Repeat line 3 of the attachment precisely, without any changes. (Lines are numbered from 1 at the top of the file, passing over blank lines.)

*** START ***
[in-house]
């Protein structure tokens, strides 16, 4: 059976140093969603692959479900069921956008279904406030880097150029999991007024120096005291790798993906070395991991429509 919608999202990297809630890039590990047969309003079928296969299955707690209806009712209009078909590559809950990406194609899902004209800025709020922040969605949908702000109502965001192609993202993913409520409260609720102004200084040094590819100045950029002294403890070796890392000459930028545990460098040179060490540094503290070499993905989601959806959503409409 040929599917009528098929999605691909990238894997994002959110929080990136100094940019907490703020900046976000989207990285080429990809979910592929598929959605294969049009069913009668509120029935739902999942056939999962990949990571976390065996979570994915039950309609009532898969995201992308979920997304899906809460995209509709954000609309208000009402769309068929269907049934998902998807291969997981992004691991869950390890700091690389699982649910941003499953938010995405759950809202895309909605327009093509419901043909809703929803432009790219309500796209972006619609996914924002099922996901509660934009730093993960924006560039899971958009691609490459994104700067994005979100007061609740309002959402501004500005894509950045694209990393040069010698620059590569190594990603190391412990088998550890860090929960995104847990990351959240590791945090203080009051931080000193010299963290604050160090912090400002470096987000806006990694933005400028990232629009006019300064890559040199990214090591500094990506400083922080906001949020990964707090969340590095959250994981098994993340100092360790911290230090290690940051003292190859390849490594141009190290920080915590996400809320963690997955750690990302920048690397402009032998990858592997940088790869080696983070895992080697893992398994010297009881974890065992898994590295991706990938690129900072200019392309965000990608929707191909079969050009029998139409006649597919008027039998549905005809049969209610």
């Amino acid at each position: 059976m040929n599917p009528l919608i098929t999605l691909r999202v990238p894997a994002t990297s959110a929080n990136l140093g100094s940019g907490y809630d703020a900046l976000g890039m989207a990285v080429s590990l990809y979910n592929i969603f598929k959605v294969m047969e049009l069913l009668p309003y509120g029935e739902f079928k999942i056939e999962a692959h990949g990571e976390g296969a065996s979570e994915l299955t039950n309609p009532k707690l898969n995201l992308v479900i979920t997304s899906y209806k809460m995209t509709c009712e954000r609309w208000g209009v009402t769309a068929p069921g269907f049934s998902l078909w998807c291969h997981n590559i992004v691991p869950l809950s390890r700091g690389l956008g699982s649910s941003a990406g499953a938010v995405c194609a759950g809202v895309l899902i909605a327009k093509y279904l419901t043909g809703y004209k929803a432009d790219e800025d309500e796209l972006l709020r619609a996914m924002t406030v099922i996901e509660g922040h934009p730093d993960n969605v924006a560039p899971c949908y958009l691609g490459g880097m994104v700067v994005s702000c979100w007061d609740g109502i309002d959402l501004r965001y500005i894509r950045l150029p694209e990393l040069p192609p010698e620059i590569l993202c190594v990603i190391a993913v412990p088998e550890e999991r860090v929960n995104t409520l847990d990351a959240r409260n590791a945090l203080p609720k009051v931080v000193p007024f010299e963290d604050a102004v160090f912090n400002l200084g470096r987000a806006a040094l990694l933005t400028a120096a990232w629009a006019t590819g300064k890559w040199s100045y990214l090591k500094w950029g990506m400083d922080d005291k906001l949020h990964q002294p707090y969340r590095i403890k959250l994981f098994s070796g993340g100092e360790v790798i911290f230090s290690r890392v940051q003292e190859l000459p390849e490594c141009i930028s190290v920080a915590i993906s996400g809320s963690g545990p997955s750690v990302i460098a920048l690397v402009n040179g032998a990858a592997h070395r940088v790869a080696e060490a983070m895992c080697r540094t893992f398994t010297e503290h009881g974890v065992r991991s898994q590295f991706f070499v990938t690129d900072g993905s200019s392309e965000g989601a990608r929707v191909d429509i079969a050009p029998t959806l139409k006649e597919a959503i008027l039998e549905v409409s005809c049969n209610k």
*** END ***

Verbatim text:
């Amino acid at each position: 059976m040929n599917p009528l919608i098929t999605l691909r999202v990238p894997a994002t990297s959110a929080n990136l140093g100094s940019g907490y809630d703020a900046l976000g890039m989207a990285v080429s590990l990809y979910n592929i969603f598929k959605v294969m047969e049009l069913l009668p309003y509120g029935e739902f079928k999942i056939e999962a692959h990949g990571e976390g296969a065996s979570e994915l299955t039950n309609p009532k707690l898969n995201l992308v479900i979920t997304s899906y209806k809460m995209t509709c009712e954000r609309w208000g209009v009402t769309a068929p069921g269907f049934s998902l078909w998807c291969h997981n590559i992004v691991p869950l809950s390890r700091g690389l956008g699982s649910s941003a990406g499953a938010v995405c194609a759950g809202v895309l899902i909605a327009k093509y279904l419901t043909g809703y004209k929803a432009d790219e800025d309500e796209l972006l709020r619609a996914m924002t406030v099922i996901e509660g922040h934009p730093d993960n969605v924006a560039p899971c949908y958009l691609g490459g880097m994104v700067v994005s702000c979100w007061d609740g109502i309002d959402l501004r965001y500005i894509r950045l150029p694209e990393l040069p192609p010698e620059i590569l993202c190594v990603i190391a993913v412990p088998e550890e999991r860090v929960n995104t409520l847990d990351a959240r409260n590791a945090l203080p609720k009051v931080v000193p007024f010299e963290d604050a102004v160090f912090n400002l200084g470096r987000a806006a040094l990694l933005t400028a120096a990232w629009a006019t590819g300064k890559w040199s100045y990214l090591k500094w950029g990506m400083d922080d005291k906001l949020h990964q002294p707090y969340r590095i403890k959250l994981f098994s070796g993340g100092e360790v790798i911290f230090s290690r890392v940051q003292e190859l000459p390849e490594c141009i930028s190290v920080a915590i993906s996400g809320s963690g545990p997955s750690v990302i460098a920048l690397v402009n040179g032998a990858a592997h070395r940088v790869a080696e060490a983070m895992c080697r540094t893992f398994t010297e503290h009881g974890v065992r991991s898994q590295f991706f070499v990938t690129d900072g993905s200019s392309e965000g989601a990608r929707v191909d429509i079969a050009p029998t959806l139409k006649e597919a959503i008027l039998e549905v409409s005809c049969n209610k």